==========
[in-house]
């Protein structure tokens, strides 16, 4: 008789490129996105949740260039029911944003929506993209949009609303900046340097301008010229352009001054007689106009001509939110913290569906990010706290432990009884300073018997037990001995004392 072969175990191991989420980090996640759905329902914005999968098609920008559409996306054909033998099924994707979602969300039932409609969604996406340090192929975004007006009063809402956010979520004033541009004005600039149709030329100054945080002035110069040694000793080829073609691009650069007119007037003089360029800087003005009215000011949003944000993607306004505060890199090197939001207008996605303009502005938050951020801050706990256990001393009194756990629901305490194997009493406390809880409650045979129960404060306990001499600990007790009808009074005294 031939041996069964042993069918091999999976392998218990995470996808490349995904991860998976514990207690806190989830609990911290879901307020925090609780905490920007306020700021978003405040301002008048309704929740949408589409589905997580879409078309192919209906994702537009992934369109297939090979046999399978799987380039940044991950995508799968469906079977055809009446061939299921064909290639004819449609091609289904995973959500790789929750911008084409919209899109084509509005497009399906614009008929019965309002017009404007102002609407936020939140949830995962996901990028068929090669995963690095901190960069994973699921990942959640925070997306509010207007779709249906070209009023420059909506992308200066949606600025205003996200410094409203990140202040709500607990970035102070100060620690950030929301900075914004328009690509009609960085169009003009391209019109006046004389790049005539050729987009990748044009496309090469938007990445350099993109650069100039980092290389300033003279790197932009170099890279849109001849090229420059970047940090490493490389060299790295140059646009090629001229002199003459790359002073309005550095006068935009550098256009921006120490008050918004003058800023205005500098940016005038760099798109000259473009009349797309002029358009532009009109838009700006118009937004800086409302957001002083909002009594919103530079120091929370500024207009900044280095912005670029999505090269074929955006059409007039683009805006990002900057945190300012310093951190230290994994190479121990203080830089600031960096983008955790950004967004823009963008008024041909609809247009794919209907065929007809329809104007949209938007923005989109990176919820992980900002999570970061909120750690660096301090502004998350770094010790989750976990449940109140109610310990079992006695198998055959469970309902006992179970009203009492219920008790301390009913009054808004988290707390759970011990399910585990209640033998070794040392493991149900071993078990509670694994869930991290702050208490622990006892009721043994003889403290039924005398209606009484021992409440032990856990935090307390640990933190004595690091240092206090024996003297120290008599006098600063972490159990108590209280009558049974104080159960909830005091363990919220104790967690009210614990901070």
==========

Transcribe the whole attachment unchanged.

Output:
[in-house]
């Protein structure tokens, strides 16, 4: 008789490129996105949740260039029911944003929506993209949009609303900046340097301008010229352009001054007689106009001509939110913290569906990010706290432990009884300073018997037990001995004392 072969175990191991989420980090996640759905329902914005999968098609920008559409996306054909033998099924994707979602969300039932409609969604996406340090192929975004007006009063809402956010979520004033541009004005600039149709030329100054945080002035110069040694000793080829073609691009650069007119007037003089360029800087003005009215000011949003944000993607306004505060890199090197939001207008996605303009502005938050951020801050706990256990001393009194756990629901305490194997009493406390809880409650045979129960404060306990001499600990007790009808009074005294 031939041996069964042993069918091999999976392998218990995470996808490349995904991860998976514990207690806190989830609990911290879901307020925090609780905490920007306020700021978003405040301002008048309704929740949408589409589905997580879409078309192919209906994702537009992934369109297939090979046999399978799987380039940044991950995508799968469906079977055809009446061939299921064909290639004819449609091609289904995973959500790789929750911008084409919209899109084509509005497009399906614009008929019965309002017009404007102002609407936020939140949830995962996901990028068929090669995963690095901190960069994973699921990942959640925070997306509010207007779709249906070209009023420059909506992308200066949606600025205003996200410094409203990140202040709500607990970035102070100060620690950030929301900075914004328009690509009609960085169009003009391209019109006046004389790049005539050729987009990748044009496309090469938007990445350099993109650069100039980092290389300033003279790197932009170099890279849109001849090229420059970047940090490493490389060299790295140059646009090629001229002199003459790359002073309005550095006068935009550098256009921006120490008050918004003058800023205005500098940016005038760099798109000259473009009349797309002029358009532009009109838009700006118009937004800086409302957001002083909002009594919103530079120091929370500024207009900044280095912005670029999505090269074929955006059409007039683009805006990002900057945190300012310093951190230290994994190479121990203080830089600031960096983008955790950004967004823009963008008024041909609809247009794919209907065929007809329809104007949209938007923005989109990176919820992980900002999570970061909120750690660096301090502004998350770094010790989750976990449940109140109610310990079992006695198998055959469970309902006992179970009203009492219920008790301390009913009054808004988290707390759970011990399910585990209640033998070794040392493991149900071993078990509670694994869930991290702050208490622990006892009721043994003889403290039924005398209606009484021992409440032990856990935090307390640990933190004595690091240092206090024996003297120290008599006098600063972490159990108590209280009558049974104080159960909830005091363990919220104790967690009210614990901070």